Doug, whose training is funded through VET TEC, says he’s been able to learn everything he’s needed to so far and that his instructors have been “superb.”

“I haven’t noticed any [drawbacks] yet. I have always been a fan of online learning. I’d imagine some may say some portions of this program are better to be attended in-person, but I haven’t realized that yet.”

A big part of the reason Doug chose LeaderQuest Denver is our Career Services team and all the professional connections they have in the business community.

“I could have chosen many other IT schools approved by the VA for VET TEC, but I chose LeaderQuest Denver strategically … By working with them, I can take advantage of their contacts with local companies in Denver for employment when I’m ready.”

‘More Convenient and Adaptable to a Working Life’

it professional training coursesJosh Botz has completed the Computer User Support Specialist, Information Security Analyst, and Network Administrator programs with LeaderQuest. Having tried both in-person and virtual learning, he definitely prefers the former.

“The campus shifted to remote learning the week after my on-campus programs ended. I did take a Certified Cisco Network Associate (CCNA) course online during that time and it was a bit challenging not having the in-person connection with the instructor or other students. During my on-campus courses, I was able to network with the instructors and my classmates much more intentionally and some great relationships developed as a result of that.”

Josh acknowledged this as a handicap of online learning that possibly can’t be fully remediated, but reiterated the point.

“The learning was adequate, although the in-person interaction does help with deeper learning. I learned what I needed to from the online courses and they were certainly more convenient and adaptable to a working life, but my preference is in-person learning for the additional opportunity to ask questions and network.”

The same goes for exam prep, which Josh likes to do in groups, sharing study habits and tips in an informal, in-person setting.

“I think that other students should be aware that it will take some extra motivation and work to study for exams when taking classes remotely.”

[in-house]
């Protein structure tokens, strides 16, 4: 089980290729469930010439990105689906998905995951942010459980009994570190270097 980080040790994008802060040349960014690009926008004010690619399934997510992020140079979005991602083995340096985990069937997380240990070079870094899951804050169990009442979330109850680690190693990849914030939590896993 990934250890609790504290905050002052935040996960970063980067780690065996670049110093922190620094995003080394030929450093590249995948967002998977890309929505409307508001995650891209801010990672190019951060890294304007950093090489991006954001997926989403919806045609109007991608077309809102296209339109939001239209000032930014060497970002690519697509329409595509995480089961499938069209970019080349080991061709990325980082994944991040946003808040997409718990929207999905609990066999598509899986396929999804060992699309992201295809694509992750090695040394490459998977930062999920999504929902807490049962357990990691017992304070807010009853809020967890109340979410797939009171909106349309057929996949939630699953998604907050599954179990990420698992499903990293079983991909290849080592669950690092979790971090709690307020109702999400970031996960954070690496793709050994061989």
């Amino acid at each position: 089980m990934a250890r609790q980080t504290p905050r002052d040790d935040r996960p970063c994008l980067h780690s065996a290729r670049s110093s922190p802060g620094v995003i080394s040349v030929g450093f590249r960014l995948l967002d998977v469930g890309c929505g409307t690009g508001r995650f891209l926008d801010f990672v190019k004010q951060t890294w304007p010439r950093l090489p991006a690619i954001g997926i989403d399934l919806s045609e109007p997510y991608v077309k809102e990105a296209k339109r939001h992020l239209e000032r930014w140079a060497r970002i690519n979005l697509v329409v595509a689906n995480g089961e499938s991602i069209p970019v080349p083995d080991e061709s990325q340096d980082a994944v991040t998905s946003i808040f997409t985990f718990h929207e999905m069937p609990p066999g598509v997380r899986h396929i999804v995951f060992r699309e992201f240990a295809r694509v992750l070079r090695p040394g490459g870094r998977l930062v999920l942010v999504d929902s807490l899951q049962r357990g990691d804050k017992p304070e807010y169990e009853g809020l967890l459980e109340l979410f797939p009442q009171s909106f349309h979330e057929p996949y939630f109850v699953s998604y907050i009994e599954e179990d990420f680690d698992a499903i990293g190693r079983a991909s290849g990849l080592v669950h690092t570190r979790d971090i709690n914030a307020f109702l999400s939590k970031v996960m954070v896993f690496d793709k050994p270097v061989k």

Despite these challenges, Josh appears satisfied overall with LeaderQuest, so much so that he “fully intends on enrolling in additional programs in the future.”

Learn More for Yourself

If you’re interested in getting into IT but put your training on hold due to COVID, we hope these stories will make you reconsider. The jobs are out there, and if you have the time and resources, there’s no better time than now to get the training and certifications you need for later.

Our Computer User Support Specialist program, mentioned repeatedly above, is our most popular offering. Whether taken full-time during the day over five weeks or part-time at night over 10 weeks, this introductory set of courses equips future IT all-stars with everything they need to break into the industry — including the knowledge to pass the all-important ITIL, CompTIA A+, CompTIA Network+, and CompTIA Security+ certifications.

Just as LeaderQuest’s instructor-mentors help students pass their exams, our Career Services extraordinaires help certified students get jobs. As Doug alluded to, their community connections are extensive. In addition to being able to put in a good word with employers, they assist with students’ resumes, cover letters, interviews, and so much more.

Of course, our staff can do a better job explaining our online IT training programs than this lowly blog writer can. Fill out the form below to get the conversation started.